Facts About the Drive Hunt
The dolphin drive hunts in Taiji do not just end in the killing of the dolphins. Taiji is “ground zero” for international trade in live dolphins. There is money – big money – in the captive dolphin entertainment industry. Without the money the FU makes from the live trade business, it is doubtful that the Taiji FU would be able to sustain the killing of dolphins. The operation is expensive. We understand that the FU makes about $32,000 USD for each live dolphin it captures. Trained dolphins sell for much, much more. There is a direct link between the captive dolphin entertainment industry and the bloody waters of the Cove in Taiji. Supporting a live dolphin show or participating in a confined swim-with-dolphin program anywhere in the world is the same as slicing open a dolphin in Taiji. The dolphin entertainment industry drives the hunt. The killing of the dolphins follows in its wake. Well-intentioned marine mammal trainers and the dolphin-show-viewing public all have the blood of innocent dolphins on their hands.
For the dolphins pulled from their families and sold into captivity, life is beyond horrible. Even those dolphins born in captivity exist in prison-like conditions. It is now illegal in the United States to import a dolphin which has been caught in the wild, so there is a big business in captive-bred dolphins. One wonders though how many of the so-called captive bred dolphins imported into the US each year are actually wild-caught. Even the captive-bred dolphins most likely have ancestors who were captured in Taiji. The link to the killing in Taiji is undeniable, and unavoidable.
Taiji is located in a protected nook off of a bay. The rocky land soars up from the water along the coast there. The water in the bay is shallow and there are many rock spurs and islets. Near the entrance to Taiji harbor is the entrance to the infamous Cove. The rock spurs, islets, and shallows create a natural funnel right into the entrance of the Cove.
There are a dozen small fishing boats in Taiji equipped with metal poles on their sides. These boats go out into the ocean off the Wakayama coast each morning at first light. They fan out and start patrolling in the known dolphin migratory routes looking for pods of dolphins or small whales. They often go over the horizon. They also look for seabirds because the birds will follow the dolphins looking for an easy meal from the fish the dolphins chase. Once a hunting boat finds a pod, the operator will radio to the other boats. While the others are racing to that location, the first boat will follow the pod. Once there are five or more hunting boats on the scene, they will herd the dolphins using their boats and by banging with a hammer on a flange on top of the poles. We call them “banger boats” because of these poles. This banging creates a wall of sound from which the dolphins and small whales swim away. This is the “drive hunt.” The banger boats next drive the pod into the bay, along the coast past the entrance to Taiji harbor and then into the entrance to the Cove. Once the dolphins are past the entrance, other dolphin hunters close off the entrance with nets.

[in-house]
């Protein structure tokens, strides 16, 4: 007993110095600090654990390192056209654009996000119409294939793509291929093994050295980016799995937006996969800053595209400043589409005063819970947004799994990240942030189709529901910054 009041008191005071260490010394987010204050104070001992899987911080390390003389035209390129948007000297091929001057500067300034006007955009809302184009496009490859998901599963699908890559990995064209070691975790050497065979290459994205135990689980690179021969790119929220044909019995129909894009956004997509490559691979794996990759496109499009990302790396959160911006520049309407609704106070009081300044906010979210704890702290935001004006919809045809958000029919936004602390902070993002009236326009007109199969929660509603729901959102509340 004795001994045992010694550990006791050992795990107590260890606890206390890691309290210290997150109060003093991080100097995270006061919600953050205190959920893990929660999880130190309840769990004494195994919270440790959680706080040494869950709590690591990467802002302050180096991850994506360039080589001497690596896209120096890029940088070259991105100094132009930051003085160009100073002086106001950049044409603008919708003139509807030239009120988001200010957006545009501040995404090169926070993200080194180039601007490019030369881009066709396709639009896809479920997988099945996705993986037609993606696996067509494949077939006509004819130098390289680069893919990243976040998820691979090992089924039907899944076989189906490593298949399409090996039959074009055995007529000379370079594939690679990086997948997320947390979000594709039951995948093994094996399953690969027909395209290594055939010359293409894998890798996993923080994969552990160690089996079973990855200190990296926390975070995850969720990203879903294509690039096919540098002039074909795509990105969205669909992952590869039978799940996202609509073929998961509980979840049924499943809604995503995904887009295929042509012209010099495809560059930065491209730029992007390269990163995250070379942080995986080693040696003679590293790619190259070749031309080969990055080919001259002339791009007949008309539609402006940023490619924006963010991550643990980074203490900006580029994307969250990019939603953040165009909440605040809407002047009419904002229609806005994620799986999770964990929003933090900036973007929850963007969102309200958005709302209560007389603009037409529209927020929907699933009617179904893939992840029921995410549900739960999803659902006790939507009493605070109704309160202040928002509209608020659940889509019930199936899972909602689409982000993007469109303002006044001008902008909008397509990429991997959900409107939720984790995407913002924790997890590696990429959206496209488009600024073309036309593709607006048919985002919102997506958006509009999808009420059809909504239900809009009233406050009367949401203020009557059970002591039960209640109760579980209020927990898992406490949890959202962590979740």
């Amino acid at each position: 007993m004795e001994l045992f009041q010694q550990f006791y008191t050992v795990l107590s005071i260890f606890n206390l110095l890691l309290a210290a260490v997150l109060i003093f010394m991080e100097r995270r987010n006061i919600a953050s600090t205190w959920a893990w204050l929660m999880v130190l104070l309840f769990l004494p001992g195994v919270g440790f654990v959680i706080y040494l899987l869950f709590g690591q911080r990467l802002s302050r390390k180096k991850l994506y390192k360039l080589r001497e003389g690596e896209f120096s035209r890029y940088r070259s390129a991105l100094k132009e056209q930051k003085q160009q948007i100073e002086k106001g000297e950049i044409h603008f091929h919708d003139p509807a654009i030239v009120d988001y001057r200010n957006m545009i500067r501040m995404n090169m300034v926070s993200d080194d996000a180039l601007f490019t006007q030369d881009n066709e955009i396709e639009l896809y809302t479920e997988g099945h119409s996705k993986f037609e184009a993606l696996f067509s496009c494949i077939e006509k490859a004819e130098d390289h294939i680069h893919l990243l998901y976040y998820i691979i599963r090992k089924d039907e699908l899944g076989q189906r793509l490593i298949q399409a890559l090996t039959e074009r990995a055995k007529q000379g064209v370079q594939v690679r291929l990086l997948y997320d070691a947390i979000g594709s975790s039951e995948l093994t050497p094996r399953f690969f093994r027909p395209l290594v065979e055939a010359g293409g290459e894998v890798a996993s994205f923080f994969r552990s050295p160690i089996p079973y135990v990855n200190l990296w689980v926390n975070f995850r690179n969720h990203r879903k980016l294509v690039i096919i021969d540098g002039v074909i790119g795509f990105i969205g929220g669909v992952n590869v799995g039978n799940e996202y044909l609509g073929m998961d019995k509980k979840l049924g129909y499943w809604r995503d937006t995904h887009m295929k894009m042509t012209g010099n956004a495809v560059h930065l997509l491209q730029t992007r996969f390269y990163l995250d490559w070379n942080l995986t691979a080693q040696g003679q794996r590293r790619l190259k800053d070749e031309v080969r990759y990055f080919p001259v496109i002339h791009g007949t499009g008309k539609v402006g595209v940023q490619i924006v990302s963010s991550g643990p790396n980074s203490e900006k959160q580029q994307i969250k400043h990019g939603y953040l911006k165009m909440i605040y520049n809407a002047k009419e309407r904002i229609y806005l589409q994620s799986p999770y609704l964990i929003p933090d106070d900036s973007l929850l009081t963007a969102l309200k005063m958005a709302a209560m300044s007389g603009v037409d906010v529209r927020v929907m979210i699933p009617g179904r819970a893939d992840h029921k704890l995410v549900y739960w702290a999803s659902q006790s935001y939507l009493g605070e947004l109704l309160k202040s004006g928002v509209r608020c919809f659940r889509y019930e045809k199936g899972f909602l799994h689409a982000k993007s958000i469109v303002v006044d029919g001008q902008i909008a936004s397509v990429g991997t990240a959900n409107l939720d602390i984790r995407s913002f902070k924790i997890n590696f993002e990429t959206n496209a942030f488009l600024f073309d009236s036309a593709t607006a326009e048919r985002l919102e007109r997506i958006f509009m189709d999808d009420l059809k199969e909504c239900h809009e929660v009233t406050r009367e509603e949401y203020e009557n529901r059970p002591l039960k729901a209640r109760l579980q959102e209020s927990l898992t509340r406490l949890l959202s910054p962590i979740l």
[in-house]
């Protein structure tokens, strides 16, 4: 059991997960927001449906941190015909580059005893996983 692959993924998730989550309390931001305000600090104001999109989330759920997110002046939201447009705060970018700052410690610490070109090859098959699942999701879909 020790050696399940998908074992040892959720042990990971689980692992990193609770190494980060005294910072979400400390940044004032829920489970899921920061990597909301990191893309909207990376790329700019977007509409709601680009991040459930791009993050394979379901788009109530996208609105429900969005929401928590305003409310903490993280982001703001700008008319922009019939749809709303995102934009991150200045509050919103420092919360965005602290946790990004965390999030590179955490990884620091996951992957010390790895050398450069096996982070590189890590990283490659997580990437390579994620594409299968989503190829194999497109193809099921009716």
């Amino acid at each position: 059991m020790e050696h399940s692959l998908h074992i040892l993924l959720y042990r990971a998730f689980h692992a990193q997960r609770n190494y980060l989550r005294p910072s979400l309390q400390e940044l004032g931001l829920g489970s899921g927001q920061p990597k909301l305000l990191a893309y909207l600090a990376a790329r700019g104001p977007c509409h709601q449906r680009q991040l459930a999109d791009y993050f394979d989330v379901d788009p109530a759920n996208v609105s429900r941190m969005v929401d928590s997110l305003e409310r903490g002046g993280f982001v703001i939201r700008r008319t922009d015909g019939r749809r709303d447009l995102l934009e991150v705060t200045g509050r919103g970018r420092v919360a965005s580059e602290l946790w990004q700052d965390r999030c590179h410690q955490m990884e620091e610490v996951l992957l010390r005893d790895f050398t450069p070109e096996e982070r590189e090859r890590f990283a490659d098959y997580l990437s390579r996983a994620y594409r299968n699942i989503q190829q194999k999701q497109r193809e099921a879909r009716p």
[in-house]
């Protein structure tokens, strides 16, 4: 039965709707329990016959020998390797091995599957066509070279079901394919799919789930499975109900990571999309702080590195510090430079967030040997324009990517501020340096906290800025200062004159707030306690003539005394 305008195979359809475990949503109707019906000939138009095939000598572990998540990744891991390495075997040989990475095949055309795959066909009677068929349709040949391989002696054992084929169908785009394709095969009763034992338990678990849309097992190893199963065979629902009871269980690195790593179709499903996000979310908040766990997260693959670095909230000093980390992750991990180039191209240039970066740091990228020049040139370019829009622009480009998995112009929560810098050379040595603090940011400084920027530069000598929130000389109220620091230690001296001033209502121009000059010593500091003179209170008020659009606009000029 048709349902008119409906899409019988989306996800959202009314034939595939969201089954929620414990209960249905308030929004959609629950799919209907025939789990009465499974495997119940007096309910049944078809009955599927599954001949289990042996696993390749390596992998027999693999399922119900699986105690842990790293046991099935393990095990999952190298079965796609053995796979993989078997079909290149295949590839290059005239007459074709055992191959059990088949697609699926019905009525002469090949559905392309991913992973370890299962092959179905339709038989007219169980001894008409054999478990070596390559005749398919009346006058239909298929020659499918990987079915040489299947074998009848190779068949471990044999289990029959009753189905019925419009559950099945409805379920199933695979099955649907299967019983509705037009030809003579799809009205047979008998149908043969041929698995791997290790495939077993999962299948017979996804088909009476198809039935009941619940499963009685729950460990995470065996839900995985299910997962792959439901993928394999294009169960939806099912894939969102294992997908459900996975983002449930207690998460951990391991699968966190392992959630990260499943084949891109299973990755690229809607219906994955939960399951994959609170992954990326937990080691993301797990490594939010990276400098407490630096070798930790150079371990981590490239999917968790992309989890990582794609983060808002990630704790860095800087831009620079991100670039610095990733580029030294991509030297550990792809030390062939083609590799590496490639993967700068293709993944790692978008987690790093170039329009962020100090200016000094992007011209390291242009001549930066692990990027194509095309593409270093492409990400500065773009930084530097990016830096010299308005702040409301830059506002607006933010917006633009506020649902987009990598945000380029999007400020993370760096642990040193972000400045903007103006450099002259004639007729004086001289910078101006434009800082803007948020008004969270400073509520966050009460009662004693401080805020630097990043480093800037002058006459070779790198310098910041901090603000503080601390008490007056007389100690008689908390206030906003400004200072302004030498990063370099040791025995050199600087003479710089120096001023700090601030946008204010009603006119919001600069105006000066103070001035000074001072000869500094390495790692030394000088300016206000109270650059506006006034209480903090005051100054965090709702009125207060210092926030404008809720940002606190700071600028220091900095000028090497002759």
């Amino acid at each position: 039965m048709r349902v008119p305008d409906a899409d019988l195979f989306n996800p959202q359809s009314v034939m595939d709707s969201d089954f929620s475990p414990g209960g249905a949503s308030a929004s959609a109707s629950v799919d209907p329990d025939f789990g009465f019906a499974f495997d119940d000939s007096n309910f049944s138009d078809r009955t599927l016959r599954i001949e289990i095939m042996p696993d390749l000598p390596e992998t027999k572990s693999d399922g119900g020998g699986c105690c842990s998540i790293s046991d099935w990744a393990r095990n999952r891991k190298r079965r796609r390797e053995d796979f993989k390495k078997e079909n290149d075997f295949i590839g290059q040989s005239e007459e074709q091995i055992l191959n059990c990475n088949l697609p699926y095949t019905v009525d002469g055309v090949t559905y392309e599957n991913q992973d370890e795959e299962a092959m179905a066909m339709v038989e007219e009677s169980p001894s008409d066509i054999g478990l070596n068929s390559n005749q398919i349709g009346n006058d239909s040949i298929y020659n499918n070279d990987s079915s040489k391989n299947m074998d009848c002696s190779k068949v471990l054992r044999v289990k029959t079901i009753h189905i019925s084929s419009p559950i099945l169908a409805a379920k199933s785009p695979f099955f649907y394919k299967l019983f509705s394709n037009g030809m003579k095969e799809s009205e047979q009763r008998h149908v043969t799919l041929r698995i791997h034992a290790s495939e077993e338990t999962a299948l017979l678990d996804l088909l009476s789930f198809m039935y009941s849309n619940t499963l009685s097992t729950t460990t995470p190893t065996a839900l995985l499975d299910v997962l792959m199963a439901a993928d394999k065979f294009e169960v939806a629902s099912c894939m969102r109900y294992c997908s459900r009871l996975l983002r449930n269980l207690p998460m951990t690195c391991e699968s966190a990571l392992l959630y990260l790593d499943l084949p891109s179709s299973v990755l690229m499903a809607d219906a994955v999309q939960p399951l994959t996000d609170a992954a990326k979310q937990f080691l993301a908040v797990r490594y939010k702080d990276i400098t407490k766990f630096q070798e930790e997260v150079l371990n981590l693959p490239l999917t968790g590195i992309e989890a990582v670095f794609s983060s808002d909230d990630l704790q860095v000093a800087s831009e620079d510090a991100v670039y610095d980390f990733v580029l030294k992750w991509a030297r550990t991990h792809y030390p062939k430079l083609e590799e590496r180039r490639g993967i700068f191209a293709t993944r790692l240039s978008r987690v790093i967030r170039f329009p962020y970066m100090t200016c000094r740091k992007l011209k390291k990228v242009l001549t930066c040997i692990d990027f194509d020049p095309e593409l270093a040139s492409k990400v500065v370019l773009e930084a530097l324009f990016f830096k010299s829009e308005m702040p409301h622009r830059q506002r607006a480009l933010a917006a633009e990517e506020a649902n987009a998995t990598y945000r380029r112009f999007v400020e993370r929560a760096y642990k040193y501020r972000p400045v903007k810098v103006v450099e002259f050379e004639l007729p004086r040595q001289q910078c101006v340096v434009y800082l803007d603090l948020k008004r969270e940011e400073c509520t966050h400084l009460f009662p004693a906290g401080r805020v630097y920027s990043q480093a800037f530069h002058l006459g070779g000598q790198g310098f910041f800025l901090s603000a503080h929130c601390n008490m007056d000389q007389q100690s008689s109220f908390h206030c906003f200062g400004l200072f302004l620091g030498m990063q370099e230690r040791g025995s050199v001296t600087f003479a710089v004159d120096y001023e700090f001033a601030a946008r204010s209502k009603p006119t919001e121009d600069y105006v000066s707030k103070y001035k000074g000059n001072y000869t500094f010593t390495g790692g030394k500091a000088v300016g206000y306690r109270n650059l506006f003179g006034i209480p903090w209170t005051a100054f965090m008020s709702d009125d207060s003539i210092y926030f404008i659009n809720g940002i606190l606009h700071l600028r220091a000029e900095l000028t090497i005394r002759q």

Entire extended family units – pods – are caught this way. Elders, reproducing age adults, pregnant females, adolescents, and babies are all driven into the Cove. Sometimes, the pod will slip away from the boats or the pod will get separated, but more often than not, the entire pod is driven into the Cove.
The Cove is a public beach. There is a parking apron up on the road. There are stairs down to the beach with inviting rock paved walking paths along the edges. There is even a well-maintained public restroom there. Above the steep sides of the Cove are public vistas which double as tsunami escape locations. Most of the walkways and “vistas” have been barricaded to keep folks from viewing what happens to the dolphins. It is now a criminal offense to cross these barricades.
Once the dolphins are driven into the Cove area, they are then herded into a southern finger off of the Cove. This is a narrow and shallow beach area and the site of the slaughter. It is also the site of the documentary film, The Cove. The barricades keep the activities of the killers from view. Often, marine mammal trainers from the nearby Dolphin Base (swim-with-dolphin program) and from the Taiji Whale Museum (and live dolphin show) will move among the captured dolphins and select individuals for the captive entertainment industry. Sometimes, the others will be released, but more often than not, they are all killed. Grandparents, parents, pregnant females, and babies are all killed. When the movie was made, they were killed by spear thrusts. This created a lot of blood in water. Now, in an effort to reduce the amount of blood, the hunters push a metal rod into their spinal cords. Once the rod is removed, a wooden plug is then hammered into the hole. The insertion of the rod sometimes causes death, but mostly causes paralysis. The dolphins are still alive and very much aware of what is happening to them and to their family members.
A rope is tied around their tails and they are hauled out to the waiting gutting barge by small skiffs. Most of them slowly drown and die during this towing activity. For those that do not die with the insertion of the rod or by drowning on the way to the gutting barge, their deaths come when they are cut open and their entrails and organs are removed on the gutting barge. There, the massive amounts of blood are unavoidable.
The dolphins chosen for the entertainment industry are taken by skiff/sling to pens in Taiji Harbor. The gutted dolphins are towed to the butcher shop in Taiji Harbor.
Please join with the Cove Guardians and help end this death-or-prison process today!